Florida high court to decide on hand count

George Fairbanks

Depending on the vantage point, the 2000 presidential election has likely been one of three things: an exercise of democracy in action, aggravating or simply comical.
While the country may be getting close to finally figuring out who will replace President Clinton, the Democrats and Republicans are bickering and posturing as if they’re still in the midst of a campaign.
The numbers bear one truth: Almost exactly half of the people who cast a ballot this year will have voted for the loser.
It is a truth that stands to shape what will likely be a bitter two years of government until the 2002 election, when both Democrats and Republicans will seek to gain a workable majority in Congress.
The world, along with America, is scrutinizing this election with a keen eye and will soon know who the 43rd president will be.
The entire election has essentially been placed directly into the hands of the Florida Supreme Court. After hearing arguments throughout Monday afternoon from attorneys representing Vice President Al Gore and Texas Gov. George W. Bush, the court entered into deliberations behind closed doors to decide the candidates’ fates.
During the hearing, Democrats questioned the authority of Florida Secretary of State Katherine Harris. Democrats argued Harris overstepped her authority when she denied counties involved in manual hand recounts the ability to report new vote totals.
Paul Hancock, a Democratic attorney, said Harris overstepped her “very narrow authority” when she refused to accept the new results.
Republican attorneys countered, saying Harris was well within her discretion under Florida law.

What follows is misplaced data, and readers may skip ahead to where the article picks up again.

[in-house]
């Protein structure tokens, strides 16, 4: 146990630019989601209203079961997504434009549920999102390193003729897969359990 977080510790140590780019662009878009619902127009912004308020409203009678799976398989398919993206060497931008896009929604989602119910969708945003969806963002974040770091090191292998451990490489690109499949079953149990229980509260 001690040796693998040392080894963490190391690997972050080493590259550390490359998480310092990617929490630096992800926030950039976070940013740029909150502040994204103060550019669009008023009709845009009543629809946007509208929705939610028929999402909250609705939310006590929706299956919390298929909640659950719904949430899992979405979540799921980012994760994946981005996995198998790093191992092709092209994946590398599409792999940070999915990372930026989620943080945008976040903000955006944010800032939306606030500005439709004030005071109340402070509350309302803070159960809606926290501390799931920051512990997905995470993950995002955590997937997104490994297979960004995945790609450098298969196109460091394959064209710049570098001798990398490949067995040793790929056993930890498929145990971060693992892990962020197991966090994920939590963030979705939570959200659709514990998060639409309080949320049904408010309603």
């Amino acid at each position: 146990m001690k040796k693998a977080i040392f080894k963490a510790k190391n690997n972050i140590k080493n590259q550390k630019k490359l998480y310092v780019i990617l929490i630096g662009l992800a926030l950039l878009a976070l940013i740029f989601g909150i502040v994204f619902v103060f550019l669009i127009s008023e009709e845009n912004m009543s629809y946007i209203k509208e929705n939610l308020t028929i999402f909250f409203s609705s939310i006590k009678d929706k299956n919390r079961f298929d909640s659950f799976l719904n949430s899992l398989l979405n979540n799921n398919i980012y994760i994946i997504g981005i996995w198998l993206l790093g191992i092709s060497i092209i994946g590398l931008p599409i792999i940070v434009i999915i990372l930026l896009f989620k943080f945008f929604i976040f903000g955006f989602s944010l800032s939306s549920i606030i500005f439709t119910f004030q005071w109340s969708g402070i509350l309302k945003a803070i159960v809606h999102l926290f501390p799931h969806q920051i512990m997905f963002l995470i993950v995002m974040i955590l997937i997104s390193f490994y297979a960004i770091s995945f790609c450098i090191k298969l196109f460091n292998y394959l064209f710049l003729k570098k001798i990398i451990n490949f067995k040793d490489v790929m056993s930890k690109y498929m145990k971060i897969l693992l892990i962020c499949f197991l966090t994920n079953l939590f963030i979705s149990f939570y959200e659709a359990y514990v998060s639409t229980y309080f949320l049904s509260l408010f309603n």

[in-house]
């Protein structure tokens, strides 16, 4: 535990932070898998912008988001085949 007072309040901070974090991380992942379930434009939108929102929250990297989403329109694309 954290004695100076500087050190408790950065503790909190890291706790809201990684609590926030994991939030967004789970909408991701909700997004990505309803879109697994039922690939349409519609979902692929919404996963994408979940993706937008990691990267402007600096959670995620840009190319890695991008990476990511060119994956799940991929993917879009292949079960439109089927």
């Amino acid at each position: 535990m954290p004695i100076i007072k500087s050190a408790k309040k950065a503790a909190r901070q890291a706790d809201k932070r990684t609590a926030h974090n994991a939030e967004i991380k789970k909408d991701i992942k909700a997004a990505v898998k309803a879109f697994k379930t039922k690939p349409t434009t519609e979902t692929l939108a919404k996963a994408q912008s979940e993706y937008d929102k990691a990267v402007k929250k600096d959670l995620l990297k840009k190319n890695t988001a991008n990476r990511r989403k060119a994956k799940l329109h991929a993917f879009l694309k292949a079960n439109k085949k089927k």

Harris had intended to certify the statewide vote tally Saturday, but the state Supreme Court — which is made up completely of Democratic appointees — issued an order stopping Harris from making the announcement.
Republican lawyers further argued Monday that Harris was bound by Florida law to deny any recounts not finished on or before a Nov. 14 deadline.
“The problem we have here is not really a legal problem, it’s a political problem. The secretary is governed by the Florida statute. She is mandated to certify the results seven days after the election,” said Harris attorney Joseph Klock.
Republican representatives also asked the court to allow Florida to certify its election results, and then permit Gore supporters to contest the results later. Gore’s staff, however, sought the help of the court to move the deadline to Dec.12 — the same day the state must officially pick the 25 presidential electors the election hinges on.
As it stands now, Bush holds a 930-vote lead on Gore in Florida. Many feel that margin will prove to be insurmountable for Gore, even if hand recounts are eventually allowed into the pool. The counties recounting by hand gave no evidence that Gore was picking up enough new ballots to catch his Republican opponent.
The winner of Florida’s electoral votes will go over the 270 total needed to become the president-elect and be sworn into office Jan. 20.
In a related development, hundreds of military ballots originally thrown out because they lacked a postal mark showing the date they were mailed might still be counted, something that will likely increase Bush’s lead.
The ballots were thrown out because, without a postmark, election judges cannot be sure the votes were made prior to the Nov. 7 general election.
Florida’s Democratic attorney general Bob Butterworth sent a letter to Florida counties instructing them to count the ballots.
Democrats had come under intense fire from Republicans and many in the media for attempting to make sure the ballots would not be counted because of what opponents said were mere technicalities.

George Fairbanks covers government and welcomes comments at [email protected]